Scientists have long known the fate of our solar system – and likely the fate of Earth itself. In a few billion years, the Sun will run out of fusion fuel and expand to a “red giant” phase, likely swallowing everything in the solar system up to the orbit of Mars.
How long will humans last?
Humanity has a 95% probability of being extinct in 7,800,000 years, according to J. Richard Gott’s formulation of the controversial Doomsday argument, which argues that we have probably already lived through half the duration of human history.
What year will the Earth be destroyed?
This means Earth will likely still be vaporised by the growing star. But don’t worry, this scorching destruction of Earth is a long way off: about 7.59 billion years in the future, according to some calculations.
Would life exist without the moon?
Turns out, the moon isn’t just a beacon of light in the night sky; its existence is crucial to the delicate balancing act that makes life on Earth possible. The moon has the largest influence on Earth’s tides and, without it, high and low tides would shrink by an estimated 75%.
What if Earth had two suns?
Video quote: Each half as bright as the Sun. This would keep our planet warm enough to sustain. Life. Because the total gravity of the two stars would be stronger it would take the earth 280. Days instead of 365.
What if the Sun exploded?
The good news is that if the Sun were to explode – and it will eventually happen – it wouldn’t happen overnight. … During this process, it will lose its outer layers to the cosmos, leading to the creation of other stars and planets in the same way that the violent burst of the Big Bang created Earth.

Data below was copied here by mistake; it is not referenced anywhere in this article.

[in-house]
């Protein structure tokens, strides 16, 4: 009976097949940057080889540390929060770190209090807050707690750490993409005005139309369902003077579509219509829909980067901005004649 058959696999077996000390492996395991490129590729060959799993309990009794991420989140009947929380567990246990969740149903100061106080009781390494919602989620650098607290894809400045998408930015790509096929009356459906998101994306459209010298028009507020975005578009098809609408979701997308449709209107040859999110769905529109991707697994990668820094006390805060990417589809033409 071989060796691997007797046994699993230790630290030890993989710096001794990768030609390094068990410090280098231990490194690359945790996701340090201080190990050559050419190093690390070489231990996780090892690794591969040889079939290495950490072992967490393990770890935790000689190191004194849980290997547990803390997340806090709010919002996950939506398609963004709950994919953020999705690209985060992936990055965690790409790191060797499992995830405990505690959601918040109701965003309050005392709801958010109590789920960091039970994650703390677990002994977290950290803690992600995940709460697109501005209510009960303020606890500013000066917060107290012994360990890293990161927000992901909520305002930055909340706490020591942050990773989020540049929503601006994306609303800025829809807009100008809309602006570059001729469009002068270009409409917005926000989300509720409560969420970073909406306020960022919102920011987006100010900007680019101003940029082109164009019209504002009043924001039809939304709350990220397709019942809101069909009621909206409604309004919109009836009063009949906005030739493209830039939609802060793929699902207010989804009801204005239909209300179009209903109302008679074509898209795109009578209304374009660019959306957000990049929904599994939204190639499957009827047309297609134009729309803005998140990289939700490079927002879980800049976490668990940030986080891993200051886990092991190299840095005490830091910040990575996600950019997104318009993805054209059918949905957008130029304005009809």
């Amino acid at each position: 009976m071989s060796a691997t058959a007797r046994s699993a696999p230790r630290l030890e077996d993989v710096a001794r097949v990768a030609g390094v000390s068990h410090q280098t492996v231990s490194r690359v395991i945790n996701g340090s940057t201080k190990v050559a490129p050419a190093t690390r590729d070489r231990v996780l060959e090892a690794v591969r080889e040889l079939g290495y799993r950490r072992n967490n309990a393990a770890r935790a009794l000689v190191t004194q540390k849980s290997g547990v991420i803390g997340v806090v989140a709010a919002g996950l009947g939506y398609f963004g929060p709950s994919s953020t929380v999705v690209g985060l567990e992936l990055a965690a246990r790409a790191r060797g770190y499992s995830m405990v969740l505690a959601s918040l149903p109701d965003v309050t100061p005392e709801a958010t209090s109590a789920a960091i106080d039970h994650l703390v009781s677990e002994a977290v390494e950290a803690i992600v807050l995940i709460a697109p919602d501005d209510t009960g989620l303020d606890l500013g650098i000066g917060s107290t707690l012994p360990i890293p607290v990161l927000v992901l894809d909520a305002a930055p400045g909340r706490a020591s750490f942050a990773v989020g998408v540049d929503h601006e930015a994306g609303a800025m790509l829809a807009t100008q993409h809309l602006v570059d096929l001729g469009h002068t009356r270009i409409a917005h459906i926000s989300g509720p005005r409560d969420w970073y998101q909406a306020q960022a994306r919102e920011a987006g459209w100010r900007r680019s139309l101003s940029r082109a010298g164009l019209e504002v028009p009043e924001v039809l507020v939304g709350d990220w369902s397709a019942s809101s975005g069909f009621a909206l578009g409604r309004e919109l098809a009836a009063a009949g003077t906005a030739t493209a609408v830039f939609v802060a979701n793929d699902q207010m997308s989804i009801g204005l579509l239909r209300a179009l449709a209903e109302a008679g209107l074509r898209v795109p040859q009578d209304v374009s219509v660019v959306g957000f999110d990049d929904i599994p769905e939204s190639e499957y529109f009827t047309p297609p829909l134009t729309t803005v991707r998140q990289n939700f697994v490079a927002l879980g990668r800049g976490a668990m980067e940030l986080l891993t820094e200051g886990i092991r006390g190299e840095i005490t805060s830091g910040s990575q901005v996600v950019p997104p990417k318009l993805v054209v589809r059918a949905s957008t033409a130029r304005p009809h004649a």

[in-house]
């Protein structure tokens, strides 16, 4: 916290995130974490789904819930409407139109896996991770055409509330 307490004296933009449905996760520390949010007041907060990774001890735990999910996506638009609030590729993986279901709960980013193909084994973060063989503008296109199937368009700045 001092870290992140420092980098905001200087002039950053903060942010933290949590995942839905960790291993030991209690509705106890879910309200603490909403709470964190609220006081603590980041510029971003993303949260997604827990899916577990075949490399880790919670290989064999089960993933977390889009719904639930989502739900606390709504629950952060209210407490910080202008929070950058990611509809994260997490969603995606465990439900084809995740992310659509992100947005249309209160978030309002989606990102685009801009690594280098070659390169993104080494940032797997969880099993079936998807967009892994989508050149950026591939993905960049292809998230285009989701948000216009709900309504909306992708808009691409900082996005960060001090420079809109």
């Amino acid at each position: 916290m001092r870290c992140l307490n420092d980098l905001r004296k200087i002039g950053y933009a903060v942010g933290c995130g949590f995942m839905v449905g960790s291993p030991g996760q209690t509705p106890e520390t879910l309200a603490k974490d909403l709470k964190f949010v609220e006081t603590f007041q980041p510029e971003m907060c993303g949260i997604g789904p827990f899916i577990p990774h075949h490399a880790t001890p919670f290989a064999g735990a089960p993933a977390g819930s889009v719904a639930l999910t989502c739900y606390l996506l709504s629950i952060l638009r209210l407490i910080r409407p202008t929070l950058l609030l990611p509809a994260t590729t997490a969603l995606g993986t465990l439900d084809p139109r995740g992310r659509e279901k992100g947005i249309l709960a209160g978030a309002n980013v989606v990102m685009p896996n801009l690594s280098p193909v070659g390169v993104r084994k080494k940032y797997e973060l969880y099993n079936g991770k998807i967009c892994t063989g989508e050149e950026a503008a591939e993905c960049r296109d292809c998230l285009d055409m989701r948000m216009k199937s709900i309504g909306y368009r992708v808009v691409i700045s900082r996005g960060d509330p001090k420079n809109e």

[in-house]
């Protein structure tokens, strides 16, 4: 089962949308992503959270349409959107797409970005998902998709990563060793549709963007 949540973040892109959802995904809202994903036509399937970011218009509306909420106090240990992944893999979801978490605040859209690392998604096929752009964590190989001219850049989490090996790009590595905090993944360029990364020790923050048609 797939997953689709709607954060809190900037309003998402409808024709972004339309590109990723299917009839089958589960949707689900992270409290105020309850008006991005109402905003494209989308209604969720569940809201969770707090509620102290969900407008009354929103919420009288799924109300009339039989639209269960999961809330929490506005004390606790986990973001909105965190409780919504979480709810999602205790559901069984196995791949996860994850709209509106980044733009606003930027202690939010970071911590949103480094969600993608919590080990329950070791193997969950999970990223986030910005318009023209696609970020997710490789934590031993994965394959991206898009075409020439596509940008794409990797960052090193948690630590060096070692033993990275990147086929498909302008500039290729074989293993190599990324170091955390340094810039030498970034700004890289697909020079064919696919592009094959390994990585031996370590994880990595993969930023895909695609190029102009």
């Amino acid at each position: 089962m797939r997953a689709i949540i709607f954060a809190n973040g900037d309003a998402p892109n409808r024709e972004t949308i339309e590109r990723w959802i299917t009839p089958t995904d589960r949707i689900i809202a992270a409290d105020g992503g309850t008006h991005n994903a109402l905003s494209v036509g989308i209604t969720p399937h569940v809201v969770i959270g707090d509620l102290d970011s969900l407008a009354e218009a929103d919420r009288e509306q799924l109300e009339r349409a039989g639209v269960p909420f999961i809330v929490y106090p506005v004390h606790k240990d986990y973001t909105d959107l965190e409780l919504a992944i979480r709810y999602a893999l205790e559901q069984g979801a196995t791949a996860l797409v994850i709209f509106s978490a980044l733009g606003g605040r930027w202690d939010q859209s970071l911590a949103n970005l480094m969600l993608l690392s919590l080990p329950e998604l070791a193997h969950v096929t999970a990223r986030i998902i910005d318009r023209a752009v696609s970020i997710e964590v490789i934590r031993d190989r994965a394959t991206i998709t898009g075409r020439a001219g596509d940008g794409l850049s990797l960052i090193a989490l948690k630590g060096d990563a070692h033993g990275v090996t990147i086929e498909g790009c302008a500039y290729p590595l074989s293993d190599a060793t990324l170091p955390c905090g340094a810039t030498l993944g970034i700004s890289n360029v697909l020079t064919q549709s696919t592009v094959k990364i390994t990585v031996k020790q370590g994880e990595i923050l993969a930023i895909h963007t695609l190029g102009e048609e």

What if Earth had rings?
The rings would probably reflect so much sunlight that the planet would never fully plunge into darkness, but remain in a gentle twilight even in the depth of night. During the day, the rings could potentially cause light levels on Earth to skyrocket [source: Atkinson].
Can Earth have 2 moons?
Earth has a second moon, of sorts, and could have many others, according to three astronomers who did calculations to describe orbital motions at gravitational balance points in space that temporarily pull asteroids into bizarre orbits near our planet.
What if Earth had two moons?
The consequences of a second moon orbiting the Earth depend on how massive that moon is and how far from the Earth it orbits. The most obvious effect would be that the ocean tides would be altered. Tides could be either smaller or higher and there could be more than two high tides per day.
What happens if moon is destroyed?
The most immediate consequence of destroying the Moon would be a much darker night sky. The Moon is the largest and most-reflective object in our sky, outside of the Sun of course. Losing it would make the rest of the sky comparatively brighter, which might be a nice side effect for ground-based deep-sky astronomers.
What would happen if the sun disappeared for 5 seconds?
Consider this: if the sun was to disappear for exactly five seconds it would be 8.2 minutes AFTER the fact before anyone on Earth would even know that it had happened, so by the time we were aware the event would have passed.
What if the sun disappeared?
If the sun was no more, then Earth would be drawn to a new centre of gravity. The gravity of Earth and the rest of the solar system would be affected and – with there being no constant energy supply from the sun – Earth would start drifting into space.